2017 1st Picking Shi Feng Longjing #43

Tea type
Green Tea
Ingredients
Green Tea
Flavors
Not available
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Loose Leaf
Caffeine
Not available
Certification
Not available
Edit tea info Last updated by LuckyMe
Average preparation
175 °F / 79 °C 0 min, 30 sec 5 oz / 150 ml

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  • “This was one of 3 dragon well samples I picked up from Verdant with my spring green tea order. These are the new dragon well varietals they added to their lineup this year. Normally, dragon well...” Read full tasting note
    81

From Verdant Tea

Mrs. Li’s 1st Picking #43 Varietal Dragonwell is the first picking of the whole region. This varietal was specifically bred and selected to bud even earlier than classic Dragonwell in Shi Feng and yields yellower plumper buds that make for gorgeous steeping in glassware. While classic Dragonwell is all about rocky mineral texture, the new #43 is a crisp, bright focused experience centered around stronger flavor and aroma and more pronounced sweetness.

The very first picking of the year is full of all the nutrients and sugars stored by the plant all winter long and offers a more complex, sweet and subtle taste experience. It has a longer aftertaste and thicker texture than later harvests. This tea grows in soil full of quartz and white sand wdrinking in water from natural mountain springs, yielding a flavor that simply can’t be matched outside of Shi Feng itself.

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1 Tasting Note

81
449 tasting notes

This was one of 3 dragon well samples I picked up from Verdant with my spring green tea order. These are the new dragon well varietals they added to their lineup this year. Normally, dragon well isn’t my favorite kind of green tea but I still like to sample the first harvests each spring. I appreciate this tea more for its visual appearance and preparation than flavor.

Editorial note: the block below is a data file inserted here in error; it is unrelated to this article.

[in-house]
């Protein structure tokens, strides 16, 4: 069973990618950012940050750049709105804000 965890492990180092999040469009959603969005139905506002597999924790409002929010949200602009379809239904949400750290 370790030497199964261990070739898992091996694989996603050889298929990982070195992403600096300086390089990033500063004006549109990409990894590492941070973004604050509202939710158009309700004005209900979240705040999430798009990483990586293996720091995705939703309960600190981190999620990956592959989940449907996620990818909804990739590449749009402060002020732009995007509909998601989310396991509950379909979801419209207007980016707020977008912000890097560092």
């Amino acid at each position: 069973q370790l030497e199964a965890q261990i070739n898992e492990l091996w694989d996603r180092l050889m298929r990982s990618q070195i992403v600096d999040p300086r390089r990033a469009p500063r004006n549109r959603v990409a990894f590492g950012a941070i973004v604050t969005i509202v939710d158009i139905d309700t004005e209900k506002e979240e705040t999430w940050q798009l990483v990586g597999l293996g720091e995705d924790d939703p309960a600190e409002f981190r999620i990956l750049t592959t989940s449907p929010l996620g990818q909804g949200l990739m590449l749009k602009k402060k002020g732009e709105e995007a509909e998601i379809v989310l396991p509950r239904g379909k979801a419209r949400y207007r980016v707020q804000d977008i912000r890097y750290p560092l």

The leaves are pale forest green blades and smell of creamed spinach and edamame. When heated, the aroma changes to buttered beans and stir fried vegetables. Since I only had a 5g sample, I decided to first brew it grandpa style and use the rest of the leaves for a gongfu session later. Steeped in a tall glass, the taste is a bit weak and not terribly impressive: savory cooked vegetables and a chalky matcha like texture with a vegetal finish that sticks to the back of your throat. I liked it much better gongfued. Loosely following the instructions on Verdant’s site, I steeped 3.5g in a 150ml gaiwan for about 30s. The first steep had an buttery, silky smooth texture. There’s a clover honey like sweetness, some fennel and a nice floral note. I enjoyed this steeping a lot as it was very different from the typical chestnutty flavor of most dragon wells. The next couple of steeps though didn’t fare so well. I was hoping for more of the flavor from the first steep but what I got instead was a somewhat dry taste of smokey, pungent green vegetables.

This was another interesting tea from Verdant. It had its moments but didn’t blow my socks off. I still prefer their Laoshan greens to dragon wells.

Preparation
175 °F / 79 °C 0 min, 30 sec 4 tsp 5 OZ / 150 ML

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